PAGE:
18. 18. A revised vision for business intelligenceOriginal NewScope: Scope:Business intelligence consists of Business intelligence is the use andenterprise reporting and strategic analysis of information that enables ananalysis organization to best lead, decide, measure, manage and optimize toTools: achieve efficiency and financial benefit.ETL, BI Platform, Limited java/web, New/Enhanced Tools:data warehouse DBMS ETL, BI Platform, data warehouseLatency: DBMS, XML, DR / HA infrastructure, standard DBMSDaily, monthly, quarterly, ad hoc New Latency:Team: Near real-timeBI development team, ad hoc analysts Additional Team Members: Business analysts, (c) 2012 by Craig Jordan. All rights reserved OLTP architects/developers 18
    19. 19. Revised scope of business intelligence Strategic Operational Report Status Quo Analyze Future Monitor Innovation Predict Opportunities Recommend Decide (c) 2012 by Craig Jordan. All rights reserved 19
    20. 20. Broadened perspective of thepurpose of a BI environment rary st Bed A Lib e l Te M od tive dio re d ic ’s Stu tistA P Ar An ine e ldm Lin nG o bly atio Assem orm InfAn (c) 2012 by Craig Jordan. All rights reserved 20
    21. 21. Implications of revised vision (c) 2012 by Craig Jordan. All rights reserved 21
    22. 22. How to incorporate • Identify technologies of interest • Maintain an awareness of significant projects being considered • Conduct project-independent trials • Conduct project-specific proofs-of-concept • Identify & execute pilot projects • Move into mainstream use, as appropriate (c) 2012 by Craig Jordan. All rights reserved 22
    23. 23. Challenges • Architecture investigations and POCs take time and money, but for innovation they are required • Pilot projects incur risk, but project leaders are risk averse • Sound business intelligence architectures require enterprise scope, but business intelligence solutions are typically implemented as projects (c) 2012 by Craig Jordan. All rights reserved 23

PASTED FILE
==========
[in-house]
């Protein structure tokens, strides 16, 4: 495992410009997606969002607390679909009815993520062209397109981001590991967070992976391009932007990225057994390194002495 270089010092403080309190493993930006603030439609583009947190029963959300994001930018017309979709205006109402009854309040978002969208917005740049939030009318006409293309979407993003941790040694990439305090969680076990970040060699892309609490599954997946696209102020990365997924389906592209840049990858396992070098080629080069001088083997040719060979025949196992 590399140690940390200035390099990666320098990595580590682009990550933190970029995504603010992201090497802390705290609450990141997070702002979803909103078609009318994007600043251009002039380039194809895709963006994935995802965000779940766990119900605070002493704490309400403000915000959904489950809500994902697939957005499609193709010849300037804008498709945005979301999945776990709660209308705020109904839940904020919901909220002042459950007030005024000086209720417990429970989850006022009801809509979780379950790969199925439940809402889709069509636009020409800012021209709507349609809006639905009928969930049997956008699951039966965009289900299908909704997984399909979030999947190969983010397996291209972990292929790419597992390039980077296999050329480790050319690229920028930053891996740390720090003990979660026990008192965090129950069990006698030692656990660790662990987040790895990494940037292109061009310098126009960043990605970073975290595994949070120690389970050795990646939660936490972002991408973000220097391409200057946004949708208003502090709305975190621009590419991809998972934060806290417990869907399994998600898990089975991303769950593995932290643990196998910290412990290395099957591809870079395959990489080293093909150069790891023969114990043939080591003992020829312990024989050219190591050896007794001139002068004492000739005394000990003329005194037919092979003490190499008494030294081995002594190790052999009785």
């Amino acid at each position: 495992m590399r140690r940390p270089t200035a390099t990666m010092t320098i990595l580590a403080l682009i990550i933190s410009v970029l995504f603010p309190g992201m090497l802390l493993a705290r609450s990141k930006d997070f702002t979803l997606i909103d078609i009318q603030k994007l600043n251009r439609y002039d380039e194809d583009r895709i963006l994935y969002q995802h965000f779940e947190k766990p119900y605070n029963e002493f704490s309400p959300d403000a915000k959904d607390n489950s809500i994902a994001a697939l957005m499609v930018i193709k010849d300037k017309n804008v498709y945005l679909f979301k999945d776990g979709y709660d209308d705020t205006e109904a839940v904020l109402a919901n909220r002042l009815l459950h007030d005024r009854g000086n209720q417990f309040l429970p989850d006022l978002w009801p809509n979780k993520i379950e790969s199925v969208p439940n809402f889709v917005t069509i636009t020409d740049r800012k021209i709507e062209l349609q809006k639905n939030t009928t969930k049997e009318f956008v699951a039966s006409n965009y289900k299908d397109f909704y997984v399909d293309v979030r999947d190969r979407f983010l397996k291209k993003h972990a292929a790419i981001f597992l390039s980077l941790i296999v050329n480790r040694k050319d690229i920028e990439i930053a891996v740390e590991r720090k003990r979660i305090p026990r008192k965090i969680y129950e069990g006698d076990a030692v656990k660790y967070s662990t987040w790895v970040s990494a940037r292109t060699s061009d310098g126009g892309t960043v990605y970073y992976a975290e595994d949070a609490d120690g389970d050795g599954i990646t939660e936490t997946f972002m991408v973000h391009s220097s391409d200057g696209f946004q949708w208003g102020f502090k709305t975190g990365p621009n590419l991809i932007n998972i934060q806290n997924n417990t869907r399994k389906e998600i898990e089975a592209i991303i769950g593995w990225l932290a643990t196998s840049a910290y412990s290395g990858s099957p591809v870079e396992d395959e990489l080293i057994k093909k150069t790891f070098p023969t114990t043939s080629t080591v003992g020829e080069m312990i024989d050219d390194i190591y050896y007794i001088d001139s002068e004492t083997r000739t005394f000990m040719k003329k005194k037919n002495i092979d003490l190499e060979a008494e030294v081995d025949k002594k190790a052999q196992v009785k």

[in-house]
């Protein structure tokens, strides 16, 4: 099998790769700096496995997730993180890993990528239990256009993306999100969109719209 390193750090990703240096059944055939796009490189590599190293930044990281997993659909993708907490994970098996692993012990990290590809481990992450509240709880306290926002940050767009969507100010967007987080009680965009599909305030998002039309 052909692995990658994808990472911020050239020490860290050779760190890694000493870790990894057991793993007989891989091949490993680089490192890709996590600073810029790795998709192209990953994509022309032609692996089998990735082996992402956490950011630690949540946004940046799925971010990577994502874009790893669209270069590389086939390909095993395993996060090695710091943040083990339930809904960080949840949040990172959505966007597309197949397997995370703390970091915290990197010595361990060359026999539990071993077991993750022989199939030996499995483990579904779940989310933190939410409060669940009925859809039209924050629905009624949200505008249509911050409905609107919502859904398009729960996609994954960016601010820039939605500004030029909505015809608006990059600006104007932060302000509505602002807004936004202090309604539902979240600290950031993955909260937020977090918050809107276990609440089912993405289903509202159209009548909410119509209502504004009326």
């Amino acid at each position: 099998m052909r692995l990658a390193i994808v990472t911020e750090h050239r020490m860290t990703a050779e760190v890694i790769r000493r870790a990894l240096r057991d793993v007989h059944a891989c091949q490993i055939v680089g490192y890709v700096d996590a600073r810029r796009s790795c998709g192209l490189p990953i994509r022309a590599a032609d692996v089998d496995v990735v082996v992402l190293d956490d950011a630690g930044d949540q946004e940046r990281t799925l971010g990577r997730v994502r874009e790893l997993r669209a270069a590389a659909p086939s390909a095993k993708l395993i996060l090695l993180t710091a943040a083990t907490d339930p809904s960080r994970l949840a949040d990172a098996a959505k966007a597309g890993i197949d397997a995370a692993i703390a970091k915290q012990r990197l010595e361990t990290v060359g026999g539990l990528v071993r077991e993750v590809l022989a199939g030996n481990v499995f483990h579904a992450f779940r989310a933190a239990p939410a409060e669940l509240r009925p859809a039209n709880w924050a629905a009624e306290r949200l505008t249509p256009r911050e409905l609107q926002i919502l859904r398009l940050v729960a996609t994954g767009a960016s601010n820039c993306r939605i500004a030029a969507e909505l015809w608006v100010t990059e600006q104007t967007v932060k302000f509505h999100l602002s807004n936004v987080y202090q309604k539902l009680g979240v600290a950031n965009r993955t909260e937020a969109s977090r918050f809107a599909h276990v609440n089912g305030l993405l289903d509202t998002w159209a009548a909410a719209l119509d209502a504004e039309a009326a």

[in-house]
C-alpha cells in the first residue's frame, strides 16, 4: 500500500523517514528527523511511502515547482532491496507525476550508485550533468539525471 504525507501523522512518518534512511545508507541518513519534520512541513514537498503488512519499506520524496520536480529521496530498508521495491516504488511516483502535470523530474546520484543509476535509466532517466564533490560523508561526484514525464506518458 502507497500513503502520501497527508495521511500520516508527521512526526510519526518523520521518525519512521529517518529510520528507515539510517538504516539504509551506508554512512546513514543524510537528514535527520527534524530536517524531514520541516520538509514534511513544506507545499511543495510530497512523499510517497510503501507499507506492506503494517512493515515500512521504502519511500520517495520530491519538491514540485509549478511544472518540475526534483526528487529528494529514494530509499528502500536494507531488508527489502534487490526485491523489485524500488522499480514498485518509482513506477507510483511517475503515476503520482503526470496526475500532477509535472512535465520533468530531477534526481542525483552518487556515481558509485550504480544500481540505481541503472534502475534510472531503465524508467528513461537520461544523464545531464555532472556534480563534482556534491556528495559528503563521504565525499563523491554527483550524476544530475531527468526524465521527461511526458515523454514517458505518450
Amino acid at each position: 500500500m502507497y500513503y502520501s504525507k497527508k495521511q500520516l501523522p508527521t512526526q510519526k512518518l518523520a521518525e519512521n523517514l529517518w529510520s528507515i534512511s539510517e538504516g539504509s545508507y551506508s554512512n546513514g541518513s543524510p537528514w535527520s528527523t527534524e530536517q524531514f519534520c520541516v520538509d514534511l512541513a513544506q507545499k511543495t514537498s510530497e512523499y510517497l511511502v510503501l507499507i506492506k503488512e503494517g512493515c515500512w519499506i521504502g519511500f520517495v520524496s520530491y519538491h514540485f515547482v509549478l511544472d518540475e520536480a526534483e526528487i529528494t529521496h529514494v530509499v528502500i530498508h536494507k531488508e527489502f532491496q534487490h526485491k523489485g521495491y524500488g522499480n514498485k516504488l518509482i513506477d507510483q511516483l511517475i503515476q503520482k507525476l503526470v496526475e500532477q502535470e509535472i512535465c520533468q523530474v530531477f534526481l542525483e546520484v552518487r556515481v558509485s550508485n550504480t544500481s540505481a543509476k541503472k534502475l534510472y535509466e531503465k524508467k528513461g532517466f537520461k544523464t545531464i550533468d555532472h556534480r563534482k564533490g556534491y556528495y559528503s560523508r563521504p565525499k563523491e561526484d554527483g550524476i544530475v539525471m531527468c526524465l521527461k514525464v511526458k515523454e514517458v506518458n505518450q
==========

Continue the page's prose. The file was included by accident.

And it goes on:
24. 24. Solution • Strong supportThe BI Radar Projects • Longer timeline • Specific rqts that justify•Target your project- innovative technology • Tolerance for riskindependent research•Motivate project leaders toengage in innovation Technology innovations • Maturity suitable for needs • Alignment with staff and technologies (c) 2012 by Craig Jordan. All rights reserved 24
    25. 25. How to think about an architecture Anemone World Map Blueprint City Plan (c) 2012 by Craig Jordan. All rights reserved 25
    26. 26. Architecture as a city plan • Long range plan • Addresses larger problems • Allows for independent development with coordination • Provide just-in-time infrastructure • Adjusts to changing pressures and requirements City Plan (c) 2012 by Craig Jordan. All rights reserved 26
    27. 27. Where to start 1. Determine where there are existing requirements that you could improve and whether there is enough force to support the move 2. Find ways to meet new requirements with existing technologies that expand your architecture naturally 3. Combine 1 and 2 leveraging the natural forces / project requirements (c) 2012 by Craig Jordan. All rights reserved 27
    28. 28. How to govern • Clearly articulate an architecture strategy that specifies the purpose of primary components and tools • Allow tools to compete for placement in the strategy • Emphasize the benefits of limited proliferation • Govern tool selection by principles • Define the triggers for revising tool placement (c) 2012 by Craig Jordan. All rights reserved 28